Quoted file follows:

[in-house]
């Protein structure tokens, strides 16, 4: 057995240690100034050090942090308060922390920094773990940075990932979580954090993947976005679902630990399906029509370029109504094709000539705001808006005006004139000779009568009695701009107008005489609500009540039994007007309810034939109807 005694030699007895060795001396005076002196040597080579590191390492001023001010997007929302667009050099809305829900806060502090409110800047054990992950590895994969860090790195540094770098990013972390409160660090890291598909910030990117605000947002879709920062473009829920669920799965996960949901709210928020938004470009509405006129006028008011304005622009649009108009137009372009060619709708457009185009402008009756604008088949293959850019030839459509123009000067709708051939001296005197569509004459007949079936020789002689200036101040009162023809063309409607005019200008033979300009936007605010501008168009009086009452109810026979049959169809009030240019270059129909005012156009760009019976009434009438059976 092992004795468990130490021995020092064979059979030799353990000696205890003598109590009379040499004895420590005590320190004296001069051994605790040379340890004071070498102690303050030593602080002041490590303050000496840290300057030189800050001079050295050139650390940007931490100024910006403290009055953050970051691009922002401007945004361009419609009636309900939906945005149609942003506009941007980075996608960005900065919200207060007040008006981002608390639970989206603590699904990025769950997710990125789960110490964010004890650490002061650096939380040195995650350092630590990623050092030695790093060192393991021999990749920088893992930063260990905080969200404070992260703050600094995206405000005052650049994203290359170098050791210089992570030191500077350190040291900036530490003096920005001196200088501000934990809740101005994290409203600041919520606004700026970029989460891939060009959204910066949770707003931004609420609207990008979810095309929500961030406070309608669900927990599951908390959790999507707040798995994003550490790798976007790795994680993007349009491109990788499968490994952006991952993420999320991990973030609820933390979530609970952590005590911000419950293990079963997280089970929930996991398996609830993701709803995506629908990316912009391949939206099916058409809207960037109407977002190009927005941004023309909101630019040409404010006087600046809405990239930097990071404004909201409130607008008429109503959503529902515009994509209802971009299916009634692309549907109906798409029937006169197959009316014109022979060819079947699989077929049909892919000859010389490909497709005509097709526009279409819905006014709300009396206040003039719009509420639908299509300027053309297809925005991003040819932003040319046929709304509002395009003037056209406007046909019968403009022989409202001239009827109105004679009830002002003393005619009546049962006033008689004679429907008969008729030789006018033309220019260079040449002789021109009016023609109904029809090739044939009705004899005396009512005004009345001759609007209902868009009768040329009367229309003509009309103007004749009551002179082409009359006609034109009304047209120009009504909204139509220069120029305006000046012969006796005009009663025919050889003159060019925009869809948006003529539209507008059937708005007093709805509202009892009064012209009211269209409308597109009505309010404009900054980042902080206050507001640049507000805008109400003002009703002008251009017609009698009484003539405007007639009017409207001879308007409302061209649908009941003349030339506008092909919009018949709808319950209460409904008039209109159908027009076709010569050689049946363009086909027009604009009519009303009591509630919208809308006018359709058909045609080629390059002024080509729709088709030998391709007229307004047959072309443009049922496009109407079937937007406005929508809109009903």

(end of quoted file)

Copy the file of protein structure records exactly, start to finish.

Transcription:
[in-house]
């Protein structure tokens, strides 16, 4: 057995240690100034050090942090308060922390920094773990940075990932979580954090993947976005679902630990399906029509370029109504094709000539705001808006005006004139000779009568009695701009107008005489609500009540039994007007309810034939109807 005694030699007895060795001396005076002196040597080579590191390492001023001010997007929302667009050099809305829900806060502090409110800047054990992950590895994969860090790195540094770098990013972390409160660090890291598909910030990117605000947002879709920062473009829920669920799965996960949901709210928020938004470009509405006129006028008011304005622009649009108009137009372009060619709708457009185009402008009756604008088949293959850019030839459509123009000067709708051939001296005197569509004459007949079936020789002689200036101040009162023809063309409607005019200008033979300009936007605010501008168009009086009452109810026979049959169809009030240019270059129909005012156009760009019976009434009438059976 092992004795468990130490021995020092064979059979030799353990000696205890003598109590009379040499004895420590005590320190004296001069051994605790040379340890004071070498102690303050030593602080002041490590303050000496840290300057030189800050001079050295050139650390940007931490100024910006403290009055953050970051691009922002401007945004361009419609009636309900939906945005149609942003506009941007980075996608960005900065919200207060007040008006981002608390639970989206603590699904990025769950997710990125789960110490964010004890650490002061650096939380040195995650350092630590990623050092030695790093060192393991021999990749920088893992930063260990905080969200404070992260703050600094995206405000005052650049994203290359170098050791210089992570030191500077350190040291900036530490003096920005001196200088501000934990809740101005994290409203600041919520606004700026970029989460891939060009959204910066949770707003931004609420609207990008979810095309929500961030406070309608669900927990599951908390959790999507707040798995994003550490790798976007790795994680993007349009491109990788499968490994952006991952993420999320991990973030609820933390979530609970952590005590911000419950293990079963997280089970929930996991398996609830993701709803995506629908990316912009391949939206099916058409809207960037109407977002190009927005941004023309909101630019040409404010006087600046809405990239930097990071404004909201409130607008008429109503959503529902515009994509209802971009299916009634692309549907109906798409029937006169197959009316014109022979060819079947699989077929049909892919000859010389490909497709005509097709526009279409819905006014709300009396206040003039719009509420639908299509300027053309297809925005991003040819932003040319046929709304509002395009003037056209406007046909019968403009022989409202001239009827109105004679009830002002003393005619009546049962006033008689004679429907008969008729030789006018033309220019260079040449002789021109009016023609109904029809090739044939009705004899005396009512005004009345001759609007209902868009009768040329009367229309003509009309103007004749009551002179082409009359006609034109009304047209120009009504909204139509220069120029305006000046012969006796005009009663025919050889003159060019925009869809948006003529539209507008059937708005007093709805509202009892009064012209009211269209409308597109009505309010404009900054980042902080206050507001640049507000805008109400003002009703002008251009017609009698009484003539405007007639009017409207001879308007409302061209649908009941003349030339506008092909919009018949709808319950209460409904008039209109159908027009076709010569050689049946363009086909027009604009009519009303009591509630919208809308006018359709058909045609080629390059002024080509729709088709030998391709007229307004047959072309443009049922496009109407079937937007406005929508809109009903």